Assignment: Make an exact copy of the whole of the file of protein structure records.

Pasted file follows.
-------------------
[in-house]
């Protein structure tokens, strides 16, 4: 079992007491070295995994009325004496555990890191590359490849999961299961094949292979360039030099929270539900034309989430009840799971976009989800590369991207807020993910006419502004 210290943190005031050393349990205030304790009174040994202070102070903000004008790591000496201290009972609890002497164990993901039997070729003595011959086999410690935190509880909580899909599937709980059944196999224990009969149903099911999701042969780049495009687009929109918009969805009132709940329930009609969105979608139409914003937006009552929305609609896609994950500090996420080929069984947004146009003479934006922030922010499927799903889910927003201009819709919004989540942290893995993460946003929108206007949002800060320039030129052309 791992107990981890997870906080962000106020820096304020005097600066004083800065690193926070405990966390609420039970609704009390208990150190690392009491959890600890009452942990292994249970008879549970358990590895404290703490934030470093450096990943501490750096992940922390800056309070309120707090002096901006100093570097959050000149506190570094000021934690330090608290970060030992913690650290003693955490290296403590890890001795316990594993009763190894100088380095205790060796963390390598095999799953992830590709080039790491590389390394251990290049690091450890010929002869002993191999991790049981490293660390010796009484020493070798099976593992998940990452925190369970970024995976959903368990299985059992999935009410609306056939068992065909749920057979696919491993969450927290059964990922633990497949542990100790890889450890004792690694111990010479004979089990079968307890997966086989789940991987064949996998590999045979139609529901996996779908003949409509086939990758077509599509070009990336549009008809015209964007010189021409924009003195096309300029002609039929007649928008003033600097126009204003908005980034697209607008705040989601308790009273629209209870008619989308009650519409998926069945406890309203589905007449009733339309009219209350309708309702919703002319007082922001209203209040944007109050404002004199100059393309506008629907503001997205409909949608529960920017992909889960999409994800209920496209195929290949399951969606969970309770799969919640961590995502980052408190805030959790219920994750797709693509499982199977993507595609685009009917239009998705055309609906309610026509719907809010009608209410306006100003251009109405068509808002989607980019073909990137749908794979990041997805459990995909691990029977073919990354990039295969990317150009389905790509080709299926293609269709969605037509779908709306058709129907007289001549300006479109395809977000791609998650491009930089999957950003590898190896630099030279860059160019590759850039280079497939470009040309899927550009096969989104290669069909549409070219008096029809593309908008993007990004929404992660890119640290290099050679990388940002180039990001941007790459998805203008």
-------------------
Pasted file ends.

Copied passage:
[in-house]
């Protein structure tokens, strides 16, 4: 079992007491070295995994009325004496555990890191590359490849999961299961094949292979360039030099929270539900034309989430009840799971976009989800590369991207807020993910006419502004 210290943190005031050393349990205030304790009174040994202070102070903000004008790591000496201290009972609890002497164990993901039997070729003595011959086999410690935190509880909580899909599937709980059944196999224990009969149903099911999701042969780049495009687009929109918009969805009132709940329930009609969105979608139409914003937006009552929305609609896609994950500090996420080929069984947004146009003479934006922030922010499927799903889910927003201009819709919004989540942290893995993460946003929108206007949002800060320039030129052309 791992107990981890997870906080962000106020820096304020005097600066004083800065690193926070405990966390609420039970609704009390208990150190690392009491959890600890009452942990292994249970008879549970358990590895404290703490934030470093450096990943501490750096992940922390800056309070309120707090002096901006100093570097959050000149506190570094000021934690330090608290970060030992913690650290003693955490290296403590890890001795316990594993009763190894100088380095205790060796963390390598095999799953992830590709080039790491590389390394251990290049690091450890010929002869002993191999991790049981490293660390010796009484020493070798099976593992998940990452925190369970970024995976959903368990299985059992999935009410609306056939068992065909749920057979696919491993969450927290059964990922633990497949542990100790890889450890004792690694111990010479004979089990079968307890997966086989789940991987064949996998590999045979139609529901996996779908003949409509086939990758077509599509070009990336549009008809015209964007010189021409924009003195096309300029002609039929007649928008003033600097126009204003908005980034697209607008705040989601308790009273629209209870008619989308009650519409998926069945406890309203589905007449009733339309009219209350309708309702919703002319007082922001209203209040944007109050404002004199100059393309506008629907503001997205409909949608529960920017992909889960999409994800209920496209195929290949399951969606969970309770799969919640961590995502980052408190805030959790219920994750797709693509499982199977993507595609685009009917239009998705055309609906309610026509719907809010009608209410306006100003251009109405068509808002989607980019073909990137749908794979990041997805459990995909691990029977073919990354990039295969990317150009389905790509080709299926293609269709969605037509779908709306058709129907007289001549300006479109395809977000791609998650491009930089999957950003590898190896630099030279860059160019590759850039280079497939470009040309899927550009096969989104290669069909549409070219008096029809593309908008993007990004929404992660890119640290290099050679990388940002180039990001941007790459998805203008």